Complaint Handling Management

By reviewing our helpdesk and some issues shown in many discussions, I try to take these issues into our complaint handling business process. We all see that we often make our customer disapoint, not only our public customer, but also our internal customer.  Each business unit must have a customer or more… or we can mention them as our users. I have seen many incidents shown that our behaviour as members of IT Department are resistant to user complaints or critics that sometimes its an invective compalints. 


Despite the headline, complaints management is serious business. Organizations spend huge budgets on compensation, without really learning why their customers have cause to complain, or, more importantly, how their frontline teams are best equipped for this most influential of loyalty effecting contacts.

Back in 1999 the legendary US business guru Fred Reichheld exclaimed “It is not how satisfied you keep your customers, it’s how many satisfied customers you keep.”

Never a truer word has ever been said about the world of complaints and complaints handling. Every year research from a variety of sources, including our very own Institute of Customer Service, reminds us that if we don’t equip our customer contact staff with the basic skills in effective complaint handling, we leave ourselves open to those nomadic customers who look for the tiniest of upsets to defect to the competition. A couple of years ago I was asked to lead a project for a High Street name, to benchmark their Customer Relations (complaints) function.

Taking it upon myself to get a foot in the door of many other brand name complaint handling functions my report concluded, months later, with a number of (to me) great disappointments:

  • Complaints functions are still seen as cost centers (and not the business development potential they should be).
  • Most players use the same, or similar, software management solutions (that, in my mind, de-humanize the emotions behind the original customer concern).
  • This combination leads to a bland, boring, repetitive approach (to the very occasions that cry out for an individual, empathetic handling to drive a truly influential complaints memory.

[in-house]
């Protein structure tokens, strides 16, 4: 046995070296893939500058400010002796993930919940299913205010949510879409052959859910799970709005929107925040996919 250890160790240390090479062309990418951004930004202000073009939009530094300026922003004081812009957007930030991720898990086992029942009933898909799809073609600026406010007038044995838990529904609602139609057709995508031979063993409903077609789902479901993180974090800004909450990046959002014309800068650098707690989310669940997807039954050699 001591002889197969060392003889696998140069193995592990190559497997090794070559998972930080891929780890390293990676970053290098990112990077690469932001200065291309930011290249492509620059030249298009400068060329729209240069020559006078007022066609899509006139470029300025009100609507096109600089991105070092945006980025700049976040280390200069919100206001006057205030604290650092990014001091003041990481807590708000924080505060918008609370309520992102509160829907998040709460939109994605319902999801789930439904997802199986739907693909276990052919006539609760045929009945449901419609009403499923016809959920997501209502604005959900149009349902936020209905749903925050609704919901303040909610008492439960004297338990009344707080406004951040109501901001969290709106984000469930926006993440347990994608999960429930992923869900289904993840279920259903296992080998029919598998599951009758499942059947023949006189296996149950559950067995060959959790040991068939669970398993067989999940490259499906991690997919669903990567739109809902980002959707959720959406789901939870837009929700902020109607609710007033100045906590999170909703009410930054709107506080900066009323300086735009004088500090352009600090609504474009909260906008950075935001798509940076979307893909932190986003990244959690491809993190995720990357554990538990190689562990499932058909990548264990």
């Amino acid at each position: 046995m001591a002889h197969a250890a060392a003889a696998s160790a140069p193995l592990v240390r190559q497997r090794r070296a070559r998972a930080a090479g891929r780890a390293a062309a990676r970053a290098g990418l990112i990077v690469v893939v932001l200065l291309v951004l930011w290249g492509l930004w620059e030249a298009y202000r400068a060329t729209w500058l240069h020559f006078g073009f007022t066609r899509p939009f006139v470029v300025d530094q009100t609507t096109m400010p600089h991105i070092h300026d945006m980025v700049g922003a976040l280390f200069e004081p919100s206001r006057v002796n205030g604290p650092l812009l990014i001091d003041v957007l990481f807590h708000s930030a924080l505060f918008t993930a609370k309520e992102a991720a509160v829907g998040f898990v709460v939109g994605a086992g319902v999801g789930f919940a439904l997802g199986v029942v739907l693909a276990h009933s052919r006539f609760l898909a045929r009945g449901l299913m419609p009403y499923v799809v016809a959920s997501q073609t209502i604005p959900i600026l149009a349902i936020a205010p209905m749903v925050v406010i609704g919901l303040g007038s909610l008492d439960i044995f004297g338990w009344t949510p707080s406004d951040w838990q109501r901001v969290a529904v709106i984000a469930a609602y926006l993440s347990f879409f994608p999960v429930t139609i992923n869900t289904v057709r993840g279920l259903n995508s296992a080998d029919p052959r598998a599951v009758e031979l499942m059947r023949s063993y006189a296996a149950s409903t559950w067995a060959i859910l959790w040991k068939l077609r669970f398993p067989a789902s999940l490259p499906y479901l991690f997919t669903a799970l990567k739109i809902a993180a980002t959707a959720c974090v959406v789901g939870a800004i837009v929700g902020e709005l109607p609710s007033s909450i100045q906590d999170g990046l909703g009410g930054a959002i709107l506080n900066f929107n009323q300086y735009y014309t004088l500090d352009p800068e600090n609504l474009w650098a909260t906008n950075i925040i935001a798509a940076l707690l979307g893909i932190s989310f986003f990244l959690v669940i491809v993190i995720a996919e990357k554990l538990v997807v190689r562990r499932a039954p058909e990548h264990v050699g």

Ask me how I advise my own clients in this area and you used to find many of those same tried and tested guidelines.

Where the principles of Service Memory Management really make a difference is when these accepted rules are turned on their heads, looked at from the disgruntled customers perspective and peppered with a liberal sprinkling of ‘serious fun’.

You will recognize the basis of most of these. Indeed they probably feature in the majority of the popular ‘How to’ complaint handling books and journals. may even be present in your own in-house systems today.

The difference comes in real, personal application. With the benefit of adding the service memory principles, my 10 customer-facing recommendations now look like this and are as at home in the corner shop as they are in multiple touch point functions.

  1. Stay calm relaxed and say Sorry quickly. (Many customers expect a ‘fight’. Surprise them with your personal apology and your passive demeanor to diffuse the situation .Consider other proven calming tricks like using a lavender oil plug-in freshener or slightly dimmed lighting).
  2. Really Listen and demonstrate initial understanding, taking notes so the customer can see (or hear) you doing it. (An instant first impression of care).
  3. Empathize don’t sympathize (Real understanding is what’s needed, not a quick ‘Sorry about that.’).
  4. Check understanding early, summarize regularly and clarify your own thoughts (to provide further evidence of interest).
  5. Be careful with your resolution promises. Do what you say you’ll do – but quicker (Research dictates the old adage ‘under promise, over deliver’ is more valued in complaint situations).
  6. Take full responsibility for your customer’s problem. (You need to be trusted. Blaming someone else is easy but out of the question).
  7. Wherever possible, tell your customer that YOU will research and resolve their problem, if you can’t resolve it there and then. (If your customer does leave you to resolve matters they need to know they are getting a personal service from you).
  8. If compensation is called for, be creative. (Cash compensation runs the risk of putting your own value on the relationship you enjoy. Find out some personal details about your customer and send a thoughtful gift. Have fun trying to find the perfect gift to represent your apology and make your customer smile).
  9. Always follow up. (The norm tends to be a standard letter or ‘How was it for you?’ call. What is really required is a contact of genuine interest that also tells the customer what impact their complaint has had on the organization i.e. a process change. Achieve that and just wait for the plaudits).
  10. Learn from your mistakes by engaging everyone regularly(Don’t just say to your team ‘What went wrong today? Instead ask ‘How did we make our customers feel? Then excite your customers by asking them to an Advocates Forum. Surprise them all by publicly displaying the results).

As with all breakthrough strategies, perseverance, monitored adherence and due diligence to detail are the guidelines for success.

At the same time, allowing your teams the latitude to enjoy experimenting with the principles is what is currently paying dividends. Enjoy and transform.

By British consultant Colin Marvell, founder of The Customer Experience Co.


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